This would appear like the best mindset to withstand a crisis is that of an adventurer. Okay, but you don’t need to be superhuman. Don’t forget the current and tested approaches that benefited organizations in the past. There are other approaches, procedures, strategies and methods under the large umbrella of Agility or Agile. But tools are useless without the right mentality, values, and mindset – this is really the distinguishing aspect in agility.

Agile helps to leave doors available, to be ready and prepared for transition, and to consider transition not as a downside, but as a road of adaptation that we need.

  • Risk reduction: simplify things, remove excessive noises, convey optimism and enhance openness to help reduce the loss of knowledge and context.
  • Continual improvement: incorporate feedback loops to help us perceive and address the effects of our actions.
  • Orientation around value: place value at the center by adding empathy to identify and detect it. Put processes, strategic plans, and anything else that places the opportunity to achieve optimum performance at risk in the background.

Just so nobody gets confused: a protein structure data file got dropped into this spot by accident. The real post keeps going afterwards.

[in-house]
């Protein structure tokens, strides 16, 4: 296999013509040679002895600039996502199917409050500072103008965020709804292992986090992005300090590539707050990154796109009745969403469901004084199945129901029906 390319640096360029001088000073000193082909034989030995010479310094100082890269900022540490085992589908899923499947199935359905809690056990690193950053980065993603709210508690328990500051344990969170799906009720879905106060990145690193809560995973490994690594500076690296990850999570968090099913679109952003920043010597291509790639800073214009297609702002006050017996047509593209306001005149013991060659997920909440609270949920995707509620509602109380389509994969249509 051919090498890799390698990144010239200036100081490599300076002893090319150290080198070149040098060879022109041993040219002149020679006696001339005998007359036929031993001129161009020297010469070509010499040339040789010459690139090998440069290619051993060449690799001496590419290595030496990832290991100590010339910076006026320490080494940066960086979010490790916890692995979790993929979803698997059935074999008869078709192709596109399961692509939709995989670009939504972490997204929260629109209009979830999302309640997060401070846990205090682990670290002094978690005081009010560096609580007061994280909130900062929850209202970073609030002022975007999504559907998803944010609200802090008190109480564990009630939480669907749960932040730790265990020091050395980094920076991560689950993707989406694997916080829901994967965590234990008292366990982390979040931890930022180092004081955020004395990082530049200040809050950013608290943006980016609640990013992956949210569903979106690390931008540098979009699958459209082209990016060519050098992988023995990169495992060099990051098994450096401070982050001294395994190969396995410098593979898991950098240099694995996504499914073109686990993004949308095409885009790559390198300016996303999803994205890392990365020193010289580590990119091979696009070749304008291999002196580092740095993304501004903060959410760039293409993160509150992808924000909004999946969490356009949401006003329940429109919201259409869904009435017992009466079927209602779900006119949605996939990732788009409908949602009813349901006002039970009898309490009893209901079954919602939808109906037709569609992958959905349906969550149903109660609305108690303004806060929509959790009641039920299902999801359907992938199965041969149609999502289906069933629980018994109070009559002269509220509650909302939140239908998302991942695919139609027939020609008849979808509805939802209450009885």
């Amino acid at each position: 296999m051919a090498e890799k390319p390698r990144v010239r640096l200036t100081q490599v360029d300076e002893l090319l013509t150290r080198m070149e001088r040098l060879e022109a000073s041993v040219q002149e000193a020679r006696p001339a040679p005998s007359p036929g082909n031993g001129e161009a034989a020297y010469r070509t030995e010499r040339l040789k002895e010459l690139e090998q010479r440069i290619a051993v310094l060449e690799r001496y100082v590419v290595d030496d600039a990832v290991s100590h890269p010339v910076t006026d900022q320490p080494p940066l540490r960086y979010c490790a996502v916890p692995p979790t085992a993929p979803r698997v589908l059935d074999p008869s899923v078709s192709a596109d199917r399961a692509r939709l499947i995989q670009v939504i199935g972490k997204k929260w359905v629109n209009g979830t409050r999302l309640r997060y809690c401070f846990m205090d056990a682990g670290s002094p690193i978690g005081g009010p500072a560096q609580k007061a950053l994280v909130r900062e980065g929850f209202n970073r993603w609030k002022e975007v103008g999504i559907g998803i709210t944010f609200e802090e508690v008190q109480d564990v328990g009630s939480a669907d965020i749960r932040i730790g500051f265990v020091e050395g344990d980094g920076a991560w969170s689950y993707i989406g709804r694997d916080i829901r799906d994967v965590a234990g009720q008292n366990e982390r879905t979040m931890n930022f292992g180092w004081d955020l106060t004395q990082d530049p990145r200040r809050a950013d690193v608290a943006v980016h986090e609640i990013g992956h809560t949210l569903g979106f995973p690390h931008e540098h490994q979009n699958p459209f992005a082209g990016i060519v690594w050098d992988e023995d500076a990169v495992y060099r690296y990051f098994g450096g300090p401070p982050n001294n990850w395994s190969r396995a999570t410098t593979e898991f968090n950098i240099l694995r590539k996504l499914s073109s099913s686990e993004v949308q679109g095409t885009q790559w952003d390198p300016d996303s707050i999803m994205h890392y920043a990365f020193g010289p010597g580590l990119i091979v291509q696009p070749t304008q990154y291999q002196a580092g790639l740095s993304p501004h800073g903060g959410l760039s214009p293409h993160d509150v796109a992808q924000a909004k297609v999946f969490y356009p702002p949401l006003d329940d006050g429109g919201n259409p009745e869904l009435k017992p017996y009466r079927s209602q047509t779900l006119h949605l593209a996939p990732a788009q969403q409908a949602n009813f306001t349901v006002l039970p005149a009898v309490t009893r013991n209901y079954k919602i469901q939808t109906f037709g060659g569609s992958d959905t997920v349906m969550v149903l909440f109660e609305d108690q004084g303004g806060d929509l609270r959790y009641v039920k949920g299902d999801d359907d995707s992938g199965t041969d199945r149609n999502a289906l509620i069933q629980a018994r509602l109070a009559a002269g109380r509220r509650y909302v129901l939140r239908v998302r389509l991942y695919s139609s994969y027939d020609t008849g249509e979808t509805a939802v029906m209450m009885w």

• Responsibility and commitment: regularly engage people in the organisation. Offer them flexibility and the power to win their heads, not just their hands.
  • Empiricism: support for choices based on objective data, not on desires, opinions or gut feelings.

And above all, find a tendency to generate learning, without fear of failure, if it leads to the growth of our knowledge.


The transformation is not technologies but people. I would be prepared to bet that the Coronavirus has done much more digital transformation than most of the advisors and experts in the world. Transformation is not really the implementation of technologies or instruments, but the training and development of the people who will implement them. Without each other, one is worthless.

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Agile Practices to the Rescue

Practices, techniques and approaches are obvious aspects of agility. But how would Agile support us in a time of crisis?

The idea of sprints will create a pace and a cadence that helps to reduce stress and confusion by concentrating about what really counts. Agile methods help reduce uncertainty by dealing with predetermined time periods.

The same advantages come from how we describe the research to be done. Agile approaches seek to reduce disruption by grouping research into fewer, more efficient projects, with less variation and ambiguity. This style of working helps you to retain emphasis rather than dispersing energy without the opportunity to bring it into action.